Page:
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noticing

In things pondered on 01/06/2010 at 11:00 am

It seems to me that mothering is, in many ways, a re-learning of how to be a child. It sounds simple. I know. But somewhere between innocence and here I ran headlong into the mad rush and stopped noticing. I suppose I’d keep right on, scarcely stopping to catch my breath, were it not for the small curious straggler at my heels who is never in a hurry. And while I am teaching her how to get from here to there, she is teaching me to pay attention to the scenery…a gift that perhaps only she can bestow. And for the first time, in a long time, the seemingly mundane parades in pageantry.

How do you carve out empty space in your day and in your home for “noticing” and for nurturing creativity?

 


p.s. While you’re here, be sure to check out the regulars. There are some fresh faces there this morning. You’re making this place feel like home.
Thank you.

| days of doing one thing = 9 |

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  1. I think you’re right. If we want to be good parents, we have to try to remember what it was like to live as a child.

    I keep in the habit of noticing by keeping my camera on my face! 🙂

  2. Oh…We have 2 girls who are very different…one that notices every detail and sits back and admires the calm…and another who is go go go…who is about the next day, about what will happen in a week…a planner.
    Being a Mum…is all about trying to keep it fun whilst running all the mundane chores and activities on a daily basis…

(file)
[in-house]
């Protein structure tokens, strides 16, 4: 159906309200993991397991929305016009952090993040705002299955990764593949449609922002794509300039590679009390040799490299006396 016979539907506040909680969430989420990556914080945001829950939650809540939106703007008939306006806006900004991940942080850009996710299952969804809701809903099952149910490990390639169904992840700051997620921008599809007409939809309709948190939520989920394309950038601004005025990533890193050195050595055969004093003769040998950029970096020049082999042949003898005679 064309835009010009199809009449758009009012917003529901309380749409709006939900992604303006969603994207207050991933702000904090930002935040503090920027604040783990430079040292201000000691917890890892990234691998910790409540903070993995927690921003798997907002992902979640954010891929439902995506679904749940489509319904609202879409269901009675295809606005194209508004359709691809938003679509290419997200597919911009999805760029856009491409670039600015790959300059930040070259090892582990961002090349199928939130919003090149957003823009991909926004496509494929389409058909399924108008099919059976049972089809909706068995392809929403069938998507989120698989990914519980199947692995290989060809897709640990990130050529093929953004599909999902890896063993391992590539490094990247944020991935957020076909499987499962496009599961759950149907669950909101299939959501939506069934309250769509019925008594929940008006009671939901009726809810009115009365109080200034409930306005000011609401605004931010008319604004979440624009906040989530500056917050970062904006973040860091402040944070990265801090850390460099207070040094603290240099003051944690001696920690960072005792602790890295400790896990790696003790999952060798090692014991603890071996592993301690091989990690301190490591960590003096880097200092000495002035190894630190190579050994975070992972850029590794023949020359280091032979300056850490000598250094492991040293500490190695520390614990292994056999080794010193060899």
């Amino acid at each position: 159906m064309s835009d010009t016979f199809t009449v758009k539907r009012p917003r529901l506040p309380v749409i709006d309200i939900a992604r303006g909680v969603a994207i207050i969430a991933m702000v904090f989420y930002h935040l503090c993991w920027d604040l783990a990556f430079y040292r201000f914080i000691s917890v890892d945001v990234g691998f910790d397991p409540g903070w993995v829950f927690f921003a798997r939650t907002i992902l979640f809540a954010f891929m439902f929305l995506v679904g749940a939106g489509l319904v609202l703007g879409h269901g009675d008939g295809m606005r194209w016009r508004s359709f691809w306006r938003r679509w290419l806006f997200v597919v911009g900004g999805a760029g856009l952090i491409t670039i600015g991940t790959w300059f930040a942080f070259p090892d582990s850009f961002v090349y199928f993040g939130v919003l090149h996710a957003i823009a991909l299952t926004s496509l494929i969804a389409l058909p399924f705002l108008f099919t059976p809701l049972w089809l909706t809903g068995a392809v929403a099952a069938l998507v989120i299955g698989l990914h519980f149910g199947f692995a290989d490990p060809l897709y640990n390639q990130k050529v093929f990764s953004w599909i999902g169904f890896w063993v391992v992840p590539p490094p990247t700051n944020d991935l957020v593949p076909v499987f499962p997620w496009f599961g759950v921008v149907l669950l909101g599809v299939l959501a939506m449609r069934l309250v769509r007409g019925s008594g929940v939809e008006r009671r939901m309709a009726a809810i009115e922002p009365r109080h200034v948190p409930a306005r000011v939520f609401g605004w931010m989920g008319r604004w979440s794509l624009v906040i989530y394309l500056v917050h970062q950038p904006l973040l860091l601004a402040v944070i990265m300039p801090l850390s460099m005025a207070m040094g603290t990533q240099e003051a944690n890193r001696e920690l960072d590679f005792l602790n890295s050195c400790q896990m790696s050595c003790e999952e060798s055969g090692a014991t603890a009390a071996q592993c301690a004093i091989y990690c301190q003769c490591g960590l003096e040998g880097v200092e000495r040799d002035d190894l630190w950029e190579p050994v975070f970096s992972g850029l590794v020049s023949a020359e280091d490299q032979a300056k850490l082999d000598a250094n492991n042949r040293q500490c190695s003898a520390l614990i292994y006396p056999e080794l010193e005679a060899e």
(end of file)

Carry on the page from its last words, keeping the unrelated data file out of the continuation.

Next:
Lovely post…
    Char

  3. That is a great way to think of it. I just try to play with them, at their level. I get down and sit in their chairs with them and try to see things as they might see them. Obviously my mind thinks differently, but my eyes might see the same things. 🙂

  4. I love this! I blogged about something similar a little while ago…

    http://chickencounting.blogspot.com/2009/11/being-present.html

    It seems to me that one of the things that children do is force us to be less distracted, to pay attention in a way that perhaps we haven’t done since we ourselves were children. And you do notice things, everyday miracles all around, that you never saw before. It is such a gift.

  5. I never knew what stress was until I started graduate school and my first job at the same time. It wasn;t until that that I dove into the mad rush. Thankfully, I’m back to noticing. My favorite things to notice are words. Same for Margot.

  6. what a lovely, thoughtful post.

    my boys are almost 18 and 19… but recently my “almost” 18 year old has been spending lots of time here at home, wanting to hang out, watch a movie… just be with me. of course, i have to grab on and enjoy it… because i know it won’t be long before the nest is empty.

    i miss the days when they were “little”… and things were less complicated. and looking back, i wish i took more time to just slow down and be…

    i truly love your blog… it’s very inviting! xxo, kim

  7. Lovely post. It took me awhile to realize that God bestows His gift of Grace only in the present moment. My children serve as my teacher in present moment living.

  8. I can’t agree with the first statement more..you hit the nail on the head “re-learning of how to be a child” I feel that is so important in parenting and find this so hard at times…but when I do let go it is just such a joy…being in the moment, no better feeling. There is not enough time in the day for “me” with 4 kids and homeschooling so I get up early and do an hour of yoga (just started that) and I go to bed when my youngest goes 8 pm and read and knit…”me time” and I love it, a little tranquilty brfore slumber..